When they came together (along with temporary member David Johnson, also a student of and an assistant to Stockhausen), their initial concept was to create what they thought would be a fake ethnic sound, something like the folk music of Freedonia. But with the Velvets, The Beatles, Hendrix, and 1968 in general in their ears, minds, and hearts, and through hundreds of hours of simply playing together, improvising, looking for a sound, they became Can.
They were galvanized by Mooney, a non-singer who they just happened to meet as he was hitchhiking through Europe and the Near East, hoping to escape the draft back in America. As Czukay made clear, Mooney’s rhythmic approach to singing was the final piece of the puzzle. (For someone previously skeptical about the importance of both Mooney and Suzuki to the band, the book is a revealing mind-changer.)
Rhythm was the primary element in Can’s sound, and Liebezeit was the most prominent member, in concert placed both in the middle and equally downstage to all the others. He joined Can because he was frustrated playing free jazz and was craving structure and order. In the band, he became a polyrhythmic human metronome, keeping time that carved an imperturbably exact deep groove. Can’s signature sound, a pulse that rivals Stravinsky for physical effect, accompanied by hypnotic bass patterns, subliminal chords, and keening guitar, started and ended with Liebzeit’s snare.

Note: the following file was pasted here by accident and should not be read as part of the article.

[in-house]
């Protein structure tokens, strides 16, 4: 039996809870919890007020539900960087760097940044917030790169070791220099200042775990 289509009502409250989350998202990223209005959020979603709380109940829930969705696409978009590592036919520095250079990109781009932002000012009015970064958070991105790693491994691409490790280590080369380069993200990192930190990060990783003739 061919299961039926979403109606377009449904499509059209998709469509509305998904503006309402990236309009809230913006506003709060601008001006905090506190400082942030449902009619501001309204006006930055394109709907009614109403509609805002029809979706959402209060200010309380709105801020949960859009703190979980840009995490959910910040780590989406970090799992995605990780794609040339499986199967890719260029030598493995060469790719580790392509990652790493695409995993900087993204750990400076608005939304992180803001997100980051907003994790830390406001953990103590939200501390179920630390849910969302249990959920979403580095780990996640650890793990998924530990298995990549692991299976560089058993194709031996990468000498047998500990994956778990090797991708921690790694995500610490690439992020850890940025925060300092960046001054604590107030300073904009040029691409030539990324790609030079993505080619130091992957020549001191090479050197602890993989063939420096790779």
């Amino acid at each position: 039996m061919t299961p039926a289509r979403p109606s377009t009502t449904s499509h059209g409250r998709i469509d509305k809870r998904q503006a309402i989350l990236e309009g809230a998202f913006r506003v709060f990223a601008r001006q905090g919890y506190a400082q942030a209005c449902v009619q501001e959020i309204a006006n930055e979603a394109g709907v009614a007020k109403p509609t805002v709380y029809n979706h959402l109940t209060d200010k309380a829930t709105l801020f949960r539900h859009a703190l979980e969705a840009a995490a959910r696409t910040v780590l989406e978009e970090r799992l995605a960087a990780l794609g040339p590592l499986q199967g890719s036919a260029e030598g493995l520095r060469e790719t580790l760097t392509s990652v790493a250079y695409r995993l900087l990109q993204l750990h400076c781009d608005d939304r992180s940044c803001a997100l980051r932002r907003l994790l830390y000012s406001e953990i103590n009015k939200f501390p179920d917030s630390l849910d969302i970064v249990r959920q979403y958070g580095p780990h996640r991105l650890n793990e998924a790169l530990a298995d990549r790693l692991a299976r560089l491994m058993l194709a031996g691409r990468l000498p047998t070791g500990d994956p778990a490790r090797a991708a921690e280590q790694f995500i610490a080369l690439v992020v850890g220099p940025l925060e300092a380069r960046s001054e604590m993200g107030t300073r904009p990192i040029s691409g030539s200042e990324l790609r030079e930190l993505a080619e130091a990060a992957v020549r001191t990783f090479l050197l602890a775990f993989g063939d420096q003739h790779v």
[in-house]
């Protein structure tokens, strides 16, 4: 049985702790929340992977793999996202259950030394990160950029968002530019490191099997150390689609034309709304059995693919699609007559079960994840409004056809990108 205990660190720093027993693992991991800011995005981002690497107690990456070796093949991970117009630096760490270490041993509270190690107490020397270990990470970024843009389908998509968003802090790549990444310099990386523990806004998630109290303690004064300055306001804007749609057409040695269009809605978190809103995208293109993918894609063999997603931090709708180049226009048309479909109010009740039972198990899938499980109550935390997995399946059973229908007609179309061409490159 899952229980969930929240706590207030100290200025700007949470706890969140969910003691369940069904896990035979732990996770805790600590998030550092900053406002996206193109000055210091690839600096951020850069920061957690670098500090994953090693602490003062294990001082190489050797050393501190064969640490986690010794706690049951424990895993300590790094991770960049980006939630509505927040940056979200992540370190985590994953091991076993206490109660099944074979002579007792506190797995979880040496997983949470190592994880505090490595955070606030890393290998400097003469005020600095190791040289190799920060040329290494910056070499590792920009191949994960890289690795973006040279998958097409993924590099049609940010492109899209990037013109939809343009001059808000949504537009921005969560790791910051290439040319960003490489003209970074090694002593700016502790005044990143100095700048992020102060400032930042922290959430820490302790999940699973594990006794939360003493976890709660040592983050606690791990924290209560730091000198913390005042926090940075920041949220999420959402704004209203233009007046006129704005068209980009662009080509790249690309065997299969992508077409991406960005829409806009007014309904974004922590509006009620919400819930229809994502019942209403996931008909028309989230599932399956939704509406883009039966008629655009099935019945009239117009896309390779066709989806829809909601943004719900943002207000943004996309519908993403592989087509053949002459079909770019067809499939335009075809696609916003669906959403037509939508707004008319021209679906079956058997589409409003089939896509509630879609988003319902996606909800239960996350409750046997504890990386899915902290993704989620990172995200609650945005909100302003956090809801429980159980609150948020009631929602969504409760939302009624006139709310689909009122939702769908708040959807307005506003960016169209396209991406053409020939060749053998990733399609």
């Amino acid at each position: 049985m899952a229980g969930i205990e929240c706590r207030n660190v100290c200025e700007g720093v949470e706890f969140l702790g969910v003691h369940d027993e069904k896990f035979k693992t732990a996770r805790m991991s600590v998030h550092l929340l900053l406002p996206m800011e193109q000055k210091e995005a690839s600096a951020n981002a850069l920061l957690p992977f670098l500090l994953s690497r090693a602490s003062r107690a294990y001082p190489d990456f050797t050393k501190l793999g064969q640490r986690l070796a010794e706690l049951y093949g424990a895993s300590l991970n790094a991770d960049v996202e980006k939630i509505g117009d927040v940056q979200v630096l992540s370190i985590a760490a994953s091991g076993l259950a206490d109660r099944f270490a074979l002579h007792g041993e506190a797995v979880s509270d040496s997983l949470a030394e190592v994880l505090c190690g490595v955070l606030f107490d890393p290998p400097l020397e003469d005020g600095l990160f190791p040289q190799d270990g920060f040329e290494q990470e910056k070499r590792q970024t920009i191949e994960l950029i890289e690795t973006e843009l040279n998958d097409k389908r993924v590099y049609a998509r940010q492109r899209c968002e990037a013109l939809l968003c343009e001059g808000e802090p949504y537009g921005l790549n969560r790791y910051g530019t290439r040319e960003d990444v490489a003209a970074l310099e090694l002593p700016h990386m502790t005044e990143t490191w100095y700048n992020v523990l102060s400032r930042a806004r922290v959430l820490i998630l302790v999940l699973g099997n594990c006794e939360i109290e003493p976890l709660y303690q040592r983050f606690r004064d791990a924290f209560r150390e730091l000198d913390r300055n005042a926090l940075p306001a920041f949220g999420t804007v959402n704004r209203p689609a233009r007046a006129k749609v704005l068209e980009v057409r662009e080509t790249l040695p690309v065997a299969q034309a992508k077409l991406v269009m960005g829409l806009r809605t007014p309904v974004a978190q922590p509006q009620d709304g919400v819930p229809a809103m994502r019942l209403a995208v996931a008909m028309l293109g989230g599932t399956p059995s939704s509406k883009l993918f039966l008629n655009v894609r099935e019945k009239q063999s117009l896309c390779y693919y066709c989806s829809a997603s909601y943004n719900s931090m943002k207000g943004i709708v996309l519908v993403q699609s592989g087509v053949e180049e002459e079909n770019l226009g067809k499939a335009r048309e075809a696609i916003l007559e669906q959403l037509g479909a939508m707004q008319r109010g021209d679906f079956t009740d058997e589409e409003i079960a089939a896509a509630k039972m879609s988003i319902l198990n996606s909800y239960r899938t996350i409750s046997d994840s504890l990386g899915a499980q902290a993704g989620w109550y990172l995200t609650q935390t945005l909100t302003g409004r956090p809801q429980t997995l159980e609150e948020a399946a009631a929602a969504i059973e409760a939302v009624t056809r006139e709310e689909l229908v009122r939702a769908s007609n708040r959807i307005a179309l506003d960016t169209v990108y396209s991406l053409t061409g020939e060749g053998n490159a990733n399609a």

“Monotonous” is a word that appears frequently in the book, and monotony is essential to Can’s aesthetic. But the word must be understood here in its secondary meaning: a steady state of tone and affect. With Liebezeit and Czukay propelling time forward, Can’s monotony is that of the dervishes, working mostly at a slow-boiling medium tempo, it absorbs the listener, collapses time, takes over first the body then the mind.